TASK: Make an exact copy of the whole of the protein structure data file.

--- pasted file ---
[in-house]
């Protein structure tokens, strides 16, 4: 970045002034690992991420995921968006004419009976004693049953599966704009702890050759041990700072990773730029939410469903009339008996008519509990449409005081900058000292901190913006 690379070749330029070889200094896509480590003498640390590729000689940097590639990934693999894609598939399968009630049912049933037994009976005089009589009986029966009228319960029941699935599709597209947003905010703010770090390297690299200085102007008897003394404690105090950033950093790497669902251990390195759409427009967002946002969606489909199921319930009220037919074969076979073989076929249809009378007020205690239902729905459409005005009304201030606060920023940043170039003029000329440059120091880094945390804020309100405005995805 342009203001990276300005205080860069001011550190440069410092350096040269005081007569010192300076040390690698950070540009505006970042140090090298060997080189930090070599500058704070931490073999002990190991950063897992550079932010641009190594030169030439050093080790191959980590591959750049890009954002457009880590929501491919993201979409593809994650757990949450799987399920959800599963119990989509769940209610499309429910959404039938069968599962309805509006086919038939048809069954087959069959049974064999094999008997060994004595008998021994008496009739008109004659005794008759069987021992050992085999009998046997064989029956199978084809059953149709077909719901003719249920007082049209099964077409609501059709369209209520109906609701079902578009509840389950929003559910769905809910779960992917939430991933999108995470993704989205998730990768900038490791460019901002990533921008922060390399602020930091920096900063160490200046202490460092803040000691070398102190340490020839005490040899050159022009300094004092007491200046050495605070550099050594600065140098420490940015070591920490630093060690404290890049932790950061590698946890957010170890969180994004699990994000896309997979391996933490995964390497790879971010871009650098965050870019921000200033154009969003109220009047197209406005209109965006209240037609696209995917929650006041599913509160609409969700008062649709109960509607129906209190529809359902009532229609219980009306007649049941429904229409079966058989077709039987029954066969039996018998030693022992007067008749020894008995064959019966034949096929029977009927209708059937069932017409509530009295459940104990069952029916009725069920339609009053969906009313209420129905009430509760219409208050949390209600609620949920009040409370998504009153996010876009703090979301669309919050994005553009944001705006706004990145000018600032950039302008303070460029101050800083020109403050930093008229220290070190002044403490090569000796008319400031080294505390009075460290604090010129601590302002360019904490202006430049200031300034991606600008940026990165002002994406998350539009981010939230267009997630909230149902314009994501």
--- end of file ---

[in-house]
């Protein structure tokens, strides 16, 4: 970045002034690992991420995921968006004419009976004693049953599966704009702890050759041990700072990773730029939410469903009339008996008519509990449409005081900058000292901190913006 690379070749330029070889200094896509480590003498640390590729000689940097590639990934693999894609598939399968009630049912049933037994009976005089009589009986029966009228319960029941699935599709597209947003905010703010770090390297690299200085102007008897003394404690105090950033950093790497669902251990390195759409427009967002946002969606489909199921319930009220037919074969076979073989076929249809009378007020205690239902729905459409005005009304201030606060920023940043170039003029000329440059120091880094945390804020309100405005995805 342009203001990276300005205080860069001011550190440069410092350096040269005081007569010192300076040390690698950070540009505006970042140090090298060997080189930090070599500058704070931490073999002990190991950063897992550079932010641009190594030169030439050093080790191959980590591959750049890009954002457009880590929501491919993201979409593809994650757990949450799987399920959800599963119990989509769940209610499309429910959404039938069968599962309805509006086919038939048809069954087959069959049974064999094999008997060994004595008998021994008496009739008109004659005794008759069987021992050992085999009998046997064989029956199978084809059953149709077909719901003719249920007082049209099964077409609501059709369209209520109906609701079902578009509840389950929003559910769905809910779960992917939430991933999108995470993704989205998730990768900038490791460019901002990533921008922060390399602020930091920096900063160490200046202490460092803040000691070398102190340490020839005490040899050159022009300094004092007491200046050495605070550099050594600065140098420490940015070591920490630093060690404290890049932790950061590698946890957010170890969180994004699990994000896309997979391996933490995964390497790879971010871009650098965050870019921000200033154009969003109220009047197209406005209109965006209240037609696209995917929650006041599913509160609409969700008062649709109960509607129906209190529809359902009532229609219980009306007649049941429904229409079966058989077709039987029954066969039996018998030693022992007067008749020894008995064959019966034949096929029977009927209708059937069932017409509530009295459940104990069952029916009725069920339609009053969906009313209420129905009430509760219409208050949390209600609620949920009040409370998504009153996010876009703090979301669309919050994005553009944001705006706004990145000018600032950039302008303070460029101050800083020109403050930093008229220290070190002044403490090569000796008319400031080294505390009075460290604090010129601590302002360019904490202006430049200031300034991606600008940026990165002002994406998350539009981010939230267009997630909230149902314009994501």